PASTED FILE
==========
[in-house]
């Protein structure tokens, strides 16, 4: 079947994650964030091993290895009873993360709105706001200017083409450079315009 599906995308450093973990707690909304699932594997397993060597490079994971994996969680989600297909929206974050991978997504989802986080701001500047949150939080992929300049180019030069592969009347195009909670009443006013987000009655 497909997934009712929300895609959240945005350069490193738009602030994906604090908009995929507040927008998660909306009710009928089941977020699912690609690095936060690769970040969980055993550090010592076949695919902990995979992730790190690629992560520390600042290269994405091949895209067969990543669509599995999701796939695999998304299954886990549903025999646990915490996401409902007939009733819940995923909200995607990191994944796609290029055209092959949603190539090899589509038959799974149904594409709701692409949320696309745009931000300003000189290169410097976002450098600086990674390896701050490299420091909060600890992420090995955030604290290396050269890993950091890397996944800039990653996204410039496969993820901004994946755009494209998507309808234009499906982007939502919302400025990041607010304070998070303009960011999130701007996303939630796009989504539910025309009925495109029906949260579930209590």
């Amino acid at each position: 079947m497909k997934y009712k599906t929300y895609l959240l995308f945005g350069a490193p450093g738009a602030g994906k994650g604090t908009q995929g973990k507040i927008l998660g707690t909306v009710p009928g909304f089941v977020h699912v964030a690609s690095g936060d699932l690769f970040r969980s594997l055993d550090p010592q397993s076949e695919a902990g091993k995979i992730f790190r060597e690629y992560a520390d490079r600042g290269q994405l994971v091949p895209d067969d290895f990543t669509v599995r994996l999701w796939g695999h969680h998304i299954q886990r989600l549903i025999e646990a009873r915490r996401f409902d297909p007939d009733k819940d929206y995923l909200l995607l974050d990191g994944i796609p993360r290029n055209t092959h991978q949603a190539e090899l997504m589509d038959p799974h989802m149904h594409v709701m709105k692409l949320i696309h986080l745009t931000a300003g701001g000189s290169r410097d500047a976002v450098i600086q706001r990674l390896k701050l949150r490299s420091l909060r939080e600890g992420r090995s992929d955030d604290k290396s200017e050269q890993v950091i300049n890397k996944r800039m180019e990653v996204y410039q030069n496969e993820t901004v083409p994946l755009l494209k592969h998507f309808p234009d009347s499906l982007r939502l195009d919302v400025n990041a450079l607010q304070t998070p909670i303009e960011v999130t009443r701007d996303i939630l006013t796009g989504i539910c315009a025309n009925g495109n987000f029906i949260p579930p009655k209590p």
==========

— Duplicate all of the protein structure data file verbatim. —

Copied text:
[in-house]
């Protein structure tokens, strides 16, 4: 079947994650964030091993290895009873993360709105706001200017083409450079315009 599906995308450093973990707690909304699932594997397993060597490079994971994996969680989600297909929206974050991978997504989802986080701001500047949150939080992929300049180019030069592969009347195009909670009443006013987000009655 497909997934009712929300895609959240945005350069490193738009602030994906604090908009995929507040927008998660909306009710009928089941977020699912690609690095936060690769970040969980055993550090010592076949695919902990995979992730790190690629992560520390600042290269994405091949895209067969990543669509599995999701796939695999998304299954886990549903025999646990915490996401409902007939009733819940995923909200995607990191994944796609290029055209092959949603190539090899589509038959799974149904594409709701692409949320696309745009931000300003000189290169410097976002450098600086990674390896701050490299420091909060600890992420090995955030604290290396050269890993950091890397996944800039990653996204410039496969993820901004994946755009494209998507309808234009499906982007939502919302400025990041607010304070998070303009960011999130701007996303939630796009989504539910025309009925495109029906949260579930209590």
């Amino acid at each position: 079947m497909k997934y009712k599906t929300y895609l959240l995308f945005g350069a490193p450093g738009a602030g994906k994650g604090t908009q995929g973990k507040i927008l998660g707690t909306v009710p009928g909304f089941v977020h699912v964030a690609s690095g936060d699932l690769f970040r969980s594997l055993d550090p010592q397993s076949e695919a902990g091993k995979i992730f790190r060597e690629y992560a520390d490079r600042g290269q994405l994971v091949p895209d067969d290895f990543t669509v599995r994996l999701w796939g695999h969680h998304i299954q886990r989600l549903i025999e646990a009873r915490r996401f409902d297909p007939d009733k819940d929206y995923l909200l995607l974050d990191g994944i796609p993360r290029n055209t092959h991978q949603a190539e090899l997504m589509d038959p799974h989802m149904h594409v709701m709105k692409l949320i696309h986080l745009t931000a300003g701001g000189s290169r410097d500047a976002v450098i600086q706001r990674l390896k701050l949150r490299s420091l909060r939080e600890g992420r090995s992929d955030d604290k290396s200017e050269q890993v950091i300049n890397k996944r800039m180019e990653v996204y410039q030069n496969e993820t901004v083409p994946l755009l494209k592969h998507f309808p234009d009347s499906l982007r939502l195009d919302v400025n990041a450079l607010q304070t998070p909670i303009e960011v999130t009443r701007d996303i939630l006013t796009g989504i539910c315009a025309n009925g495109n987000f029906i949260p579930p009655k209590p």